COVID-19 has been devastating for poor people and people of color. Systemic racism and economic inequality have resulted in higher death rates for Black and Hispanic people. Food insecurity is twice as likely to affect Black and Hispanic households as White households and the Maryland Food Bank estimates that one in seven of our state’s children suffers from food insecurity.
As individuals we can volunteer for community kitchens and food banks, donate produce from our gardens, support local farmers, and learn about the root causes of these problems and disparities. We can also support the awesome groups that are educating, organizing, and growing food to address food apartheid and food insecurity. Here are a few outstanding examples with Baltimore roots:
Black Church Food Security Network – blackchurchfoodsecurity.net/
Our mission: The Black Church Food Security Network (BCFSN) utilizes an asset-based approach in organizing and linking the vast resources of historically African American congregations in rural and urban communities to advance food and land sovereignty.
The Black Farmer Directory was created by BCFSN to connect Black Farmers to African American churches, other faith-based institutions, and all who wish to support them.
Articles, blog posts & interviews
YouTube gardening & food preservation tutorials
Black Farmers’ Resilience Fund – farmalliancebaltimore.org
This fund is a special project of the Farm Alliance of Baltimore and supports 10 Black-owned farms and Black-led food and farming organizations in Baltimore.
Denzel Mitchell, Deputy Director for the Alliance, says “2020 has been stressful but work has ramped up. On top of organizing and assisting farmers we’re dealing with racial tensions and pandemic issues. How do we help farms succeed and how do we move as an organization in this current climate of fear and anxiety?”
He noted that the City has provided support for the Alliance and donors helped get the Resilience Fund started mid-year. Farmers in need receive cash assistance, tools, and equipment.
Great Kids Farm – friendsgkf.org/
Great Kids Farm is a 33-acre educational farm operated by Baltimore City Public Schools’ Office of Food and Nutrition Services. The farm is home to goats, chickens, turkeys, sheep and a lot of veggies and fruit.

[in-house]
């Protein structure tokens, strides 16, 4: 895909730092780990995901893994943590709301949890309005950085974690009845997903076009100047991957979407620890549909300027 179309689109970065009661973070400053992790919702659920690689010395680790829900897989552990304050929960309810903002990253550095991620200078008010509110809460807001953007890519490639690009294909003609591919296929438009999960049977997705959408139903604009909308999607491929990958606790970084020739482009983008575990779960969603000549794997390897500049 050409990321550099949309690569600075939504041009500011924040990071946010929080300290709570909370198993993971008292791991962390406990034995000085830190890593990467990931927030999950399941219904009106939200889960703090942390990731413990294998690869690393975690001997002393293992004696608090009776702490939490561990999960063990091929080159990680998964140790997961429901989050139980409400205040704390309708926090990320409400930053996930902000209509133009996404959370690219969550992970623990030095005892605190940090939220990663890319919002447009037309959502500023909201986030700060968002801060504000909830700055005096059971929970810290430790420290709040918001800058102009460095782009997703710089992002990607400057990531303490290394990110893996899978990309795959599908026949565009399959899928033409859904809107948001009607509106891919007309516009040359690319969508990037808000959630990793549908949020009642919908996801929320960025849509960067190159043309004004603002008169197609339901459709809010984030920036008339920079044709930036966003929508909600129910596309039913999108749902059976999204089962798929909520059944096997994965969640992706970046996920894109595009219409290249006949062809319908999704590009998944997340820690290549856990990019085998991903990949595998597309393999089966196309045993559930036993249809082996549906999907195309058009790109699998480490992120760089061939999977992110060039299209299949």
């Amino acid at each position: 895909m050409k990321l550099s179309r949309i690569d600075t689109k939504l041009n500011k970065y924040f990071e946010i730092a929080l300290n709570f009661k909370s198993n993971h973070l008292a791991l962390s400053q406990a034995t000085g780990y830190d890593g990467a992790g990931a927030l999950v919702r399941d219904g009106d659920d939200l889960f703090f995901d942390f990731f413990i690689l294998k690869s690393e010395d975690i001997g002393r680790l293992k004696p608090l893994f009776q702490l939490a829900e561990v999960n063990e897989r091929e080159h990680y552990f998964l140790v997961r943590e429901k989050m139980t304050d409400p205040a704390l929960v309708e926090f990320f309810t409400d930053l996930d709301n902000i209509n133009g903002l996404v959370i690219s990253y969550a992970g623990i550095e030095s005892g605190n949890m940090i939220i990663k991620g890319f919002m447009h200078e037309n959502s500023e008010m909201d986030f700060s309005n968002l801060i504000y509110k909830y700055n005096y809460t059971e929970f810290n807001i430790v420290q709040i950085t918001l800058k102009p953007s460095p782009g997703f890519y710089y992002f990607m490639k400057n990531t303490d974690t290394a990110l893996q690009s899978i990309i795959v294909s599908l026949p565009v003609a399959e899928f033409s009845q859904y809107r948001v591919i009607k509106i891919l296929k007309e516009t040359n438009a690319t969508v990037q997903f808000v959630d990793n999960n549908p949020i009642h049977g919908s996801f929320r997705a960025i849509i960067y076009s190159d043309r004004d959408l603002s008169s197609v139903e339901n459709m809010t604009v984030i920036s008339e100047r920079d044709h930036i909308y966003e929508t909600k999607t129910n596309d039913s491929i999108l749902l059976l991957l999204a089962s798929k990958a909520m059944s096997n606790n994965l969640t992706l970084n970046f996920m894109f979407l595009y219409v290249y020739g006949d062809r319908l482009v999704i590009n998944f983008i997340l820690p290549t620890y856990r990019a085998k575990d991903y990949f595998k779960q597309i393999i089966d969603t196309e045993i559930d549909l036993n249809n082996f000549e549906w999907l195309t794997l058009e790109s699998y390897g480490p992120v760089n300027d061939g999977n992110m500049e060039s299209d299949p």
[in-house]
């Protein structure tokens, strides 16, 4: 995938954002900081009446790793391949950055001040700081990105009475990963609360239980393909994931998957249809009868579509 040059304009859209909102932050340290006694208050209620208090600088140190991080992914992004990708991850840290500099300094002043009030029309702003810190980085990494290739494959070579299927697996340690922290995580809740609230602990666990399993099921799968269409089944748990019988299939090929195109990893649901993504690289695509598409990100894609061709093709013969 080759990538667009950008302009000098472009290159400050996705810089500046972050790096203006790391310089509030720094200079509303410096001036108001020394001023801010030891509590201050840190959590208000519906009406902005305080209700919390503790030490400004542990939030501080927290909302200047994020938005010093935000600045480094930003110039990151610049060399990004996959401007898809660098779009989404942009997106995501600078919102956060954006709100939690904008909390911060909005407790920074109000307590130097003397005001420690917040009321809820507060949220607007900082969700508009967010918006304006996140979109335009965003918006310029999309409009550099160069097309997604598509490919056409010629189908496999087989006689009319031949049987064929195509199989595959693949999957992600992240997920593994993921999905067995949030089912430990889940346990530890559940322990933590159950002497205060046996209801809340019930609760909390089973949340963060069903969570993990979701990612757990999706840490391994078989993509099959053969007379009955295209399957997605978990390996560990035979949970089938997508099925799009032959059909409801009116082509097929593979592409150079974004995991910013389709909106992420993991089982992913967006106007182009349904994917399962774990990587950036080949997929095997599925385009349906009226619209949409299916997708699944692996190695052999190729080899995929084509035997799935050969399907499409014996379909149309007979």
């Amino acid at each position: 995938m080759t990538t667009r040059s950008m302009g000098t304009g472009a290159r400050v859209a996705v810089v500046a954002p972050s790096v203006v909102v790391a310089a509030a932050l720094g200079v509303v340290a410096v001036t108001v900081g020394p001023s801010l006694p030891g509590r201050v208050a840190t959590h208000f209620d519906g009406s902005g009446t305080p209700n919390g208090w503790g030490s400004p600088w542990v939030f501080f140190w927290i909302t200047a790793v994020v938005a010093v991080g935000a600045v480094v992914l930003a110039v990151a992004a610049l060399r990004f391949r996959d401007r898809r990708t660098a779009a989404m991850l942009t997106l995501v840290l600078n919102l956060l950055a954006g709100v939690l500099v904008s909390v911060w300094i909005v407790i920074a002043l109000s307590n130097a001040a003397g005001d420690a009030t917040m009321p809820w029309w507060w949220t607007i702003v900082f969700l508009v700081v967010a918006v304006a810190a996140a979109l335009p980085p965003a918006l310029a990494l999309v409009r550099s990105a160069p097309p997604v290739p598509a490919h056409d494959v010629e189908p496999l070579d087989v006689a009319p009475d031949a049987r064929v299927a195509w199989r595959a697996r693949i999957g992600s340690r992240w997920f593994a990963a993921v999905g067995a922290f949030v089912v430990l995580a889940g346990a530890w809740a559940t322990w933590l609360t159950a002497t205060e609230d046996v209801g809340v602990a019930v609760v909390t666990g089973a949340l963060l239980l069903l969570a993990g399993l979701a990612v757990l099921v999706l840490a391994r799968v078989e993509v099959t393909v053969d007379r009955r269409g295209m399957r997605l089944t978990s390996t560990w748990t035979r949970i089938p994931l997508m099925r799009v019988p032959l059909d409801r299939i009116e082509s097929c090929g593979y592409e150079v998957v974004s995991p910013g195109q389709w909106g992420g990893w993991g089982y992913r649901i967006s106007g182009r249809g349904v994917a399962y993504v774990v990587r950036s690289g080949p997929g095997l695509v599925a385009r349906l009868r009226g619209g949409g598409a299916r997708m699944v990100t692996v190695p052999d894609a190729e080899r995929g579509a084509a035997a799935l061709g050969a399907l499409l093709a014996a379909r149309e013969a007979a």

In the 2020/2021 school year, we are offering virtual field trips for any Baltimore City Public Schools’ class (http://Bit.ly/GKFfacetime ), a pre-recorded virtual program for 2nd grade students (http://Bit.ly/virtualGKF), and agriculture-based activity kits for students to gain hands on experience in their own homes. Great Kids Farm also offers youth employment to high school students, and we are looking forward to hosting our 2nd annual African American Foodways Summit for high school students this February (a virtual event). For more on our programs, contact: email@example.com.
Do you have gardening supplies and tools to donate or would you like to become a volunteer? Contact firstname.lastname@example.org
Let’s all pledge to do more in 2021 to learn from one another, feed one another, and work for a more healthy, equitable, and just food system.
Best wishes for a safe and peaceful holiday season!
By Jon Traunfeld, Extension Specialist. Read more posts by Jon.
In the, A Wilderness Like Eden video, they emphasize food justice. The audience of the
video is Christians who have a connection between the central practice of their faith is holy
communion and the food they intake everyday. When people eat, they are, “Breaking the body
and shedding the blood of God’s creation. A wilderness Like Eden started to provide a clean
diet for people to prevent health issues and create a divine connection with God. The farm
became a new habitat for those who left the southern states to seek a new journey. The goal
was to create a foundation to challenge around food insecurity or food apartheid.